As festival season comes closer, more and more participants are choosing their outfits for these occasions. For some of these outfits, people choose to use aspects of other peoples’ culture and heritage. This is not okay. Just like Halloween, someone’s culture should not be used as an outfit — people need to respect them.
According to the Cambridge dictionary, cultural appropriation is the act of using a thing from a culture that is not one’s own without showing one understands or respects the cultural significance of that thing.
Native American headdresses’ or war bonnets’ colors, symbols and meanings vary between each tribe and each individual. According to Indians.org, warriors earned feathers each time they committed an act of bravery. When a warrior collects enough feathers, they create a headdress.
It is no secret how many people wear these sacred headdresses for festivals. Are festivals an act of bravery now?
“Unless you are a native male from a Plains nation who has earned a headdress, or you have been given permission to wear one … then you will have a very difficult time making a case for how wearing one is anything other than disrespectful, now that you know these things,” graduate student and Cree language instructor at the Faculty of Native studies at the University of Alberta, Chelsea Vowel, said in a blog post titled “Open Letter to Non-Natives in Headdresses”. “If you choose to be disrespectful, please do not be surprised when people are offended … regardless of why you think you are entitled to do this.”
According to Ebony, braids originated in Africa around 3500 B.C. A common braiding style African Americans use is box braiding. Box-braids are pre-braided strands of hair which are woven into someone’s real hair. They were popularized in the 1990s.
Some African Americans have issues with other groups of people wearing box-braids because many African Americans have faced discrimination due to their hair.
“I think people have definitely looked over the history of braids and where and whom it originated from and how special and sacred it is,” freshman Chidera Abiakam said. “Now, it seems like something fun or different to do since it’s not a part of their everyday lifestyle or culture. I don’t think it’s always done with malicious intent but it’s done sometimes with purposeful ignorance, which is staying uneducated on the subject while knowing you can learn more. I think some people do it because they genuinely think it’s beautiful, and it is, but it’s necessary to know where it’s coming from and whose culture you’re wearing, especially when it comes to hairstyles and clothes, or else you shouldn’t wear it at all.”
Personally, I have no issue if other groups of people wear these braid styles any other time, but during festivals, it’s clearly about the ‘look’ and not the culture. There are many other hairstyles a person can use for their outfit without appropriating culture.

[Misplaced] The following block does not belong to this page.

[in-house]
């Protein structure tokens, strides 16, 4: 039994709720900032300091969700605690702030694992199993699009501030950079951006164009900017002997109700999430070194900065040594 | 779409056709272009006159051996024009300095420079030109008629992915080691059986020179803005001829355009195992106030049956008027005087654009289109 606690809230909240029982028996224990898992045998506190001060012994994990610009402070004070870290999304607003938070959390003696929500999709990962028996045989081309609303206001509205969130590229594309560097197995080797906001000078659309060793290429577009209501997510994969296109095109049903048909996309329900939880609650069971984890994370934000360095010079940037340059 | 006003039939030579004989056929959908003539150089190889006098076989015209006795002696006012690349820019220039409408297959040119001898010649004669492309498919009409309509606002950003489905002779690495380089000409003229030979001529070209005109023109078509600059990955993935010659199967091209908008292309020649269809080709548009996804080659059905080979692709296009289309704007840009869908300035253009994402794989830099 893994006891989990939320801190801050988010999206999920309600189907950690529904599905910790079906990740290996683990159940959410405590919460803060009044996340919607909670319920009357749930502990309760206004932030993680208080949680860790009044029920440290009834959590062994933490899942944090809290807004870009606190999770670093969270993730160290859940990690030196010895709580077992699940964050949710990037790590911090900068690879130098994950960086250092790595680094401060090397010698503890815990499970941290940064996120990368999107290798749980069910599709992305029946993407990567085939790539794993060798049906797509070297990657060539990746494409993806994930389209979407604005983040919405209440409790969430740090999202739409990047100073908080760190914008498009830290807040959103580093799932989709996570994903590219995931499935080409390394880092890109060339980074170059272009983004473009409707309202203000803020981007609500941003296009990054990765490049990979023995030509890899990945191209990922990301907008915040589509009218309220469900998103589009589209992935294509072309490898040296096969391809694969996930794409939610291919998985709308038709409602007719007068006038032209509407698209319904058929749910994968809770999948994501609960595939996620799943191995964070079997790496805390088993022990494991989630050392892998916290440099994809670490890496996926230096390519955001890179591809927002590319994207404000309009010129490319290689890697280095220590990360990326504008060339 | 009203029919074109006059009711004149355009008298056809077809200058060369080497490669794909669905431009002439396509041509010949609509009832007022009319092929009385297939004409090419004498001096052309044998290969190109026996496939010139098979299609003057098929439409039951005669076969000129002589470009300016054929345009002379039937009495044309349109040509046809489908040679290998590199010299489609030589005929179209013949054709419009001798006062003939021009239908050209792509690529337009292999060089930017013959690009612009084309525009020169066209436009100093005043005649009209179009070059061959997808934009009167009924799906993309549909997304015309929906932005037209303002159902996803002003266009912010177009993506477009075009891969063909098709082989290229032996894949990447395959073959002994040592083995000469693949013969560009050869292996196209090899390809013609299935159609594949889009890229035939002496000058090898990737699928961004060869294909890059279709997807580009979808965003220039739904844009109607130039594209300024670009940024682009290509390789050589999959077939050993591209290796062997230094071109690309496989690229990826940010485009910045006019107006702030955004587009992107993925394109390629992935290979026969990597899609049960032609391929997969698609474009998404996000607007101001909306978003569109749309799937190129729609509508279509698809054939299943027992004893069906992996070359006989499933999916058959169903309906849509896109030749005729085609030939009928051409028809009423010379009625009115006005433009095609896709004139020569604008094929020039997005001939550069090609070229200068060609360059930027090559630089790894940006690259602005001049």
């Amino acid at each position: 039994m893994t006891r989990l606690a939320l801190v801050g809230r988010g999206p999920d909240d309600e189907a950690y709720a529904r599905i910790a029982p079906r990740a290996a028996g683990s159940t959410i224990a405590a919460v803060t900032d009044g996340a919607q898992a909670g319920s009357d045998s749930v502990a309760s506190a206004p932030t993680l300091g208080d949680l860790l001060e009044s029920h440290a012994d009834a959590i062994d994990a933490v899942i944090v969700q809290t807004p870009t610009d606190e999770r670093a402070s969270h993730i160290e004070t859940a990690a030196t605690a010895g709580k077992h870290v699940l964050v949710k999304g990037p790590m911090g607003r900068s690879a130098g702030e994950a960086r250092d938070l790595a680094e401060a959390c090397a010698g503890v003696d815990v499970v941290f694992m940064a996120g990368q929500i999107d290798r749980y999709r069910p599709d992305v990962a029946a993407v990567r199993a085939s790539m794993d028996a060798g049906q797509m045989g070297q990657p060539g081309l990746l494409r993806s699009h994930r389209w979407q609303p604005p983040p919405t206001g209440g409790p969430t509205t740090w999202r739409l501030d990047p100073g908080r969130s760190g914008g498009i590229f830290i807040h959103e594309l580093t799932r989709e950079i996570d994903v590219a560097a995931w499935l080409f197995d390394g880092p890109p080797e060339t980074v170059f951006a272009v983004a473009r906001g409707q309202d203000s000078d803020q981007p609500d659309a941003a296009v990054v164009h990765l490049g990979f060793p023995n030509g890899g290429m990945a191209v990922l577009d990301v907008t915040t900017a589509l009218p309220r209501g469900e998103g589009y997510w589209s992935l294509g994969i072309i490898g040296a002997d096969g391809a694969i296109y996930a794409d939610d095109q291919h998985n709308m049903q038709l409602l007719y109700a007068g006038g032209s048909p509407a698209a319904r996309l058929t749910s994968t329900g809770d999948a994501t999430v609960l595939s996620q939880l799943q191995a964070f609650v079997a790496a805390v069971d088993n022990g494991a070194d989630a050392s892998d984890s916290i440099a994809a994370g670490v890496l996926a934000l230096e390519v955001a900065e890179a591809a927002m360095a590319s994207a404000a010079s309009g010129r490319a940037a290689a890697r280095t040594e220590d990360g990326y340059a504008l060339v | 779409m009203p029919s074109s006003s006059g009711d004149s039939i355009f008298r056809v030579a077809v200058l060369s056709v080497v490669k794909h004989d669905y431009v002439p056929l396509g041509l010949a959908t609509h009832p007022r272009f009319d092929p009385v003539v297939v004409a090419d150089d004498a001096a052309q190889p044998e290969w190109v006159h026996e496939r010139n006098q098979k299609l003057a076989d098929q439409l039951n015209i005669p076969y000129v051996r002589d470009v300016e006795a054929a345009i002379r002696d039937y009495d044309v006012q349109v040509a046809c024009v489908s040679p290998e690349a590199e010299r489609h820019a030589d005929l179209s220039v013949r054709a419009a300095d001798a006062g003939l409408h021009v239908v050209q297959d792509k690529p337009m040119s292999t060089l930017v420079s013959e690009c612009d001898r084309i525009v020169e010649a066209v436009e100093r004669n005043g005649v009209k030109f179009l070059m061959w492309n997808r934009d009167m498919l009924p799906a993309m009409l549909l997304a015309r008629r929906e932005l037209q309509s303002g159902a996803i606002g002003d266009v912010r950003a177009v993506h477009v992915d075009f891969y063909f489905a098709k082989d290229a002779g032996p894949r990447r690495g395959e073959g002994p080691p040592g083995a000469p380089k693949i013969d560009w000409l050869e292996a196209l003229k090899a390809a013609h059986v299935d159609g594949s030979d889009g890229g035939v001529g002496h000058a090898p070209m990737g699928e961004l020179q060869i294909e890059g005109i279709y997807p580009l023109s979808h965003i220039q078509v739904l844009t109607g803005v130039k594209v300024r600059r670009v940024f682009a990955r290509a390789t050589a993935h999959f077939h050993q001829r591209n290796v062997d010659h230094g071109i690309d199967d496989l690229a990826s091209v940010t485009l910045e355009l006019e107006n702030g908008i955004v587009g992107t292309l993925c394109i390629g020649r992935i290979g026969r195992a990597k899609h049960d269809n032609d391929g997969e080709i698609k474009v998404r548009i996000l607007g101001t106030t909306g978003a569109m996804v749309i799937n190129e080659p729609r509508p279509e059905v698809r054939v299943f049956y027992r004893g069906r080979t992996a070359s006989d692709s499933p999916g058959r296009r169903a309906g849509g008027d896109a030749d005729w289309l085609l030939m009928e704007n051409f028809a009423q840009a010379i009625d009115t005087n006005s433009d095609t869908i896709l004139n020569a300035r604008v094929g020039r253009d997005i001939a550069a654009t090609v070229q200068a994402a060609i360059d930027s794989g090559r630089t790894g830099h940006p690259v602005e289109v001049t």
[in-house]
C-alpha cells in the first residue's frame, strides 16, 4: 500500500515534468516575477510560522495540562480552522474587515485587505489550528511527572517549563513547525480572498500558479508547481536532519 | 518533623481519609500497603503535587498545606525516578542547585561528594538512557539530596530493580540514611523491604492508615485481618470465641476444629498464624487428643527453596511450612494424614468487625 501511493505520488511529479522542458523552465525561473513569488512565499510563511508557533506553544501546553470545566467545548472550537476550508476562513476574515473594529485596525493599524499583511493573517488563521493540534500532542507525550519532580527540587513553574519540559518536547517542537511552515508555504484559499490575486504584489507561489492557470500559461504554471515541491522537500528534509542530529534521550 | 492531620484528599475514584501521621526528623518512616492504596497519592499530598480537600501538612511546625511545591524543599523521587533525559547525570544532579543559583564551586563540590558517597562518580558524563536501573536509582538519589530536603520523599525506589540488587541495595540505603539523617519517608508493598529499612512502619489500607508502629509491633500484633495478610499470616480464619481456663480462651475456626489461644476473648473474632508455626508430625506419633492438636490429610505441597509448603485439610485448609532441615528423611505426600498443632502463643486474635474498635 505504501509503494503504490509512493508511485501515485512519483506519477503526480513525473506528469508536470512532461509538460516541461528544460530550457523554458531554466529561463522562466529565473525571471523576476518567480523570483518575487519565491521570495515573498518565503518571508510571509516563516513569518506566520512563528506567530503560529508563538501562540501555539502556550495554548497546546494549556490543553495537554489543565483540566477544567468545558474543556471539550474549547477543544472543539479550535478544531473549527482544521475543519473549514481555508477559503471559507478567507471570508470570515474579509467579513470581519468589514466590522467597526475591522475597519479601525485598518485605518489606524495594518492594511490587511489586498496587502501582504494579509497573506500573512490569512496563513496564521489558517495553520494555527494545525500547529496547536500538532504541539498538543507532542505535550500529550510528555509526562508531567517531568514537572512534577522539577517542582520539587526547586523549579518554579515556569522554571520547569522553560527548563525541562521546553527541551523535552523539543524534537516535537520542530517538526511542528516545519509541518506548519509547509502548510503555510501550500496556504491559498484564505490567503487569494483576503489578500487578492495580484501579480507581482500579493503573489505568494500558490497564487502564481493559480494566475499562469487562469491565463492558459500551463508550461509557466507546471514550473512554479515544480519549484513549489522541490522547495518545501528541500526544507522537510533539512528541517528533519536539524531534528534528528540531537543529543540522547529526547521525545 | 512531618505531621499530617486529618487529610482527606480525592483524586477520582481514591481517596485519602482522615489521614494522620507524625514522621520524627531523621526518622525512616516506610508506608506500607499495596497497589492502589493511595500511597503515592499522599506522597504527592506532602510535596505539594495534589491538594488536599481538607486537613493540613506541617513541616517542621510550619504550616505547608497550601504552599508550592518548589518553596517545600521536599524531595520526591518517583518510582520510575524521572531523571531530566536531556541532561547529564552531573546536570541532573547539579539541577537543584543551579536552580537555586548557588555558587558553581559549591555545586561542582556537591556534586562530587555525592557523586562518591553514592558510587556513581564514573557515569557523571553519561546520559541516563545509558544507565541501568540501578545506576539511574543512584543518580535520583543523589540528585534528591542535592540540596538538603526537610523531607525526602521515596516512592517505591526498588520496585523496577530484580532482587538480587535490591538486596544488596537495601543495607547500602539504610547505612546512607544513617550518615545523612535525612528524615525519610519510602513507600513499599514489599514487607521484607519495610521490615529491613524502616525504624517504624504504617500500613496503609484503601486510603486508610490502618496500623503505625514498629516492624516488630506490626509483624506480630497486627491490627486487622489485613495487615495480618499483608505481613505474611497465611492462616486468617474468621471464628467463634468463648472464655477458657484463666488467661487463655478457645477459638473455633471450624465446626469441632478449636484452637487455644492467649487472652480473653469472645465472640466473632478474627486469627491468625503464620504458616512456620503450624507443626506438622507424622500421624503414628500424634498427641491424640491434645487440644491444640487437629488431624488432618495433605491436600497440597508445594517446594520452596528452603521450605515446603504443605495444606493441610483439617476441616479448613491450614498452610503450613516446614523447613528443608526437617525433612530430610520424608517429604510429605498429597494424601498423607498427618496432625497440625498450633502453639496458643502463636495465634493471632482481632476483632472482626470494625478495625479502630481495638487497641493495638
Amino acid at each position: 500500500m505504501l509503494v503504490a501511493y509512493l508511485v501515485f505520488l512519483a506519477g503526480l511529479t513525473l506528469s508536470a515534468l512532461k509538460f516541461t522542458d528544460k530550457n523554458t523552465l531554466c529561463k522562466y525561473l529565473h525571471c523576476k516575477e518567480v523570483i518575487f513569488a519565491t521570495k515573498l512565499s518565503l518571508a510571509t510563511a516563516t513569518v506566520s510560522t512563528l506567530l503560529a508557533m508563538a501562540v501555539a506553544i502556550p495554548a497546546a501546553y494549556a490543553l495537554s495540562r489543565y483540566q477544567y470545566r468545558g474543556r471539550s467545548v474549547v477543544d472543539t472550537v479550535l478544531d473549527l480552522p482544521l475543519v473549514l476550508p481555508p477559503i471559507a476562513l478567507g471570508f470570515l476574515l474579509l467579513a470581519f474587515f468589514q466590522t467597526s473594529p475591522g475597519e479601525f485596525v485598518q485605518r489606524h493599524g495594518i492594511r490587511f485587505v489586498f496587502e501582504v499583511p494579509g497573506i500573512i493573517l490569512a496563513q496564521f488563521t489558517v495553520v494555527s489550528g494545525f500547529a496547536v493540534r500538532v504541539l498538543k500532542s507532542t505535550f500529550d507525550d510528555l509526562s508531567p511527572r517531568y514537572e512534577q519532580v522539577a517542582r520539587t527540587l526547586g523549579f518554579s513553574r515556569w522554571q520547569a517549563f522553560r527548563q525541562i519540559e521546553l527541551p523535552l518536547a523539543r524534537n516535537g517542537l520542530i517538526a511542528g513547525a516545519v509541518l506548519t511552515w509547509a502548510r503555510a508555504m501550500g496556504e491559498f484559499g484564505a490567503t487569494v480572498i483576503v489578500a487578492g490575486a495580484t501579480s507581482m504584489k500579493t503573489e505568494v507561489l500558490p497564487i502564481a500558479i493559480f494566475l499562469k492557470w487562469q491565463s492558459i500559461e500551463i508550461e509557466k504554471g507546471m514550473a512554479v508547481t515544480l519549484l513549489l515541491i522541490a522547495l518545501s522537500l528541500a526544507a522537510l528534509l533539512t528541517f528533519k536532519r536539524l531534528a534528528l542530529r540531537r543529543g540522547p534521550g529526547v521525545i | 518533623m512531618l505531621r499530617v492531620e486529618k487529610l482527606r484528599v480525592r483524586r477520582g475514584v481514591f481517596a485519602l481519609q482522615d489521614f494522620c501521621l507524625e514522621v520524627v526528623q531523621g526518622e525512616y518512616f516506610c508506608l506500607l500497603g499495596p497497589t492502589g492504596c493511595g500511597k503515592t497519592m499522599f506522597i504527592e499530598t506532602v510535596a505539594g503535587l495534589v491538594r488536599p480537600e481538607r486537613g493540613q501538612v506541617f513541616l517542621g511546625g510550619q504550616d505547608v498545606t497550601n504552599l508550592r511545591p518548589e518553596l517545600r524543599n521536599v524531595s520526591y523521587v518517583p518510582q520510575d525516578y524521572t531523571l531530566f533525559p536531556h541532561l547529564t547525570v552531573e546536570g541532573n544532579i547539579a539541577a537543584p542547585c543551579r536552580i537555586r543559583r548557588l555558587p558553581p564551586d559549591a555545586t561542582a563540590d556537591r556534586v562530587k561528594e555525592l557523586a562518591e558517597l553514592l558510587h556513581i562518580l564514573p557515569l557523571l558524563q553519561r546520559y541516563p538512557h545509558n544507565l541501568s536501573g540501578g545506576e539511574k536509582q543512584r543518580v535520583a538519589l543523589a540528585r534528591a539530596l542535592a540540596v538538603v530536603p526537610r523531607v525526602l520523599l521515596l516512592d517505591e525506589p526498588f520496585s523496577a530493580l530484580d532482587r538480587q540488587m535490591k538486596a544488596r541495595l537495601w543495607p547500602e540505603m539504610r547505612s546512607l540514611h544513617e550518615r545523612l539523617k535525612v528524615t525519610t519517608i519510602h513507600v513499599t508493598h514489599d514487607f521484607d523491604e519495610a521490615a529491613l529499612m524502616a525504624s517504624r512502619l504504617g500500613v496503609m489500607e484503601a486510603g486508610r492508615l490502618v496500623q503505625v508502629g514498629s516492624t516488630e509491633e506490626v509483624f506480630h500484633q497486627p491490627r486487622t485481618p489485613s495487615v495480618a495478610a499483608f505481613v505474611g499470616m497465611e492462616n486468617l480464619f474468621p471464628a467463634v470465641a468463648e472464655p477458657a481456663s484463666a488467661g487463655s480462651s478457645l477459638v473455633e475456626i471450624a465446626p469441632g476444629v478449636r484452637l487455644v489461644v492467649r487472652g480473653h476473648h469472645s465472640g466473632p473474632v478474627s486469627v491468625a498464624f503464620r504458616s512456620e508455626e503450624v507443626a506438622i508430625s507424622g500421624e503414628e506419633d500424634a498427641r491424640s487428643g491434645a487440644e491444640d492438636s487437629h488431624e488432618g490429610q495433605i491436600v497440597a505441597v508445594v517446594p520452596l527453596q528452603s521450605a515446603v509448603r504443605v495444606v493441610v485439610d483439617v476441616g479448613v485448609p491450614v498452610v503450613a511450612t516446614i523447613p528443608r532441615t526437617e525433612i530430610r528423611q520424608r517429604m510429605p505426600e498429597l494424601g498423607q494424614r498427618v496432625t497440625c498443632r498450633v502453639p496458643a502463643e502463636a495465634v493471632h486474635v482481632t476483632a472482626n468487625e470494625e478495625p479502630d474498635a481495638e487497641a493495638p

Dashikis are colorful shirts and tunics which derive from West African culture. They were used as symbols of rebellion during the Civil Rights Era, as more people were embracing their African roots.
Due to their colorful nature, other groups of people wear dashikis for festivals. During black empowerment rallies, non-black people are okay to wear dashikis. It shows others they are supporting African American advancement. For festivals, people clearly care more about ‘the look’ than supporting African Americans.
“I’ve always known cultural appropriation was wrong even as a child but not necessarily knowing there was a name for it,” senior Cheyenne Vance said. “I’ve always made it known that I don’t agree with non-black people using our cultural identifiers as a costume. The older I get through the more tired I am of explaining the same thing to people. It’s a slap in the face at this point when I see non-black people participating in our culture but not being a part of it when everything goes sideways. It’s wrong as hell when white women and all them wanna wear box braids, big hoops and have ‘ghetto’ nails but that’s my identity. I get patronized for my honest self. It’s annoying but it’s more common than not to see non-black people participating in black culture when it’s convenient and returning to their lives without the other hassles of being black.”
A Bindi is a colored dot or jewel traditionally worn on the center of a forehead which derives from Hindi culture and Jainism. They are often served as signs of marriage and represent the ‘third-eye.’
Bindis are subjected to being culturally appropriated during festivals when people place these bindis on themselves without knowledge of their cultural roots.
“Be curious, ask questions, do your research,” writer and law student from Sydney, Vidya Ramachandran, said in an article on Junkee. “Understand your position and be mindful of the impact of the decisions that you make. What is your understanding of the bindi? Why are you wearing it? Is your behavior likely to cause somebody pain or discomfort? Are you contributing to a wider culture of disrespect or dispossession that you would otherwise not support? And sure, if you decide to wear a bindi anyway, not all South Asians will be offended. But some definitely will. And to me, that’s enough of a reason to err on the side of caution.”
Taylor Johnson can be reached at email@example.com or on Twitter @NevadaSagebrush.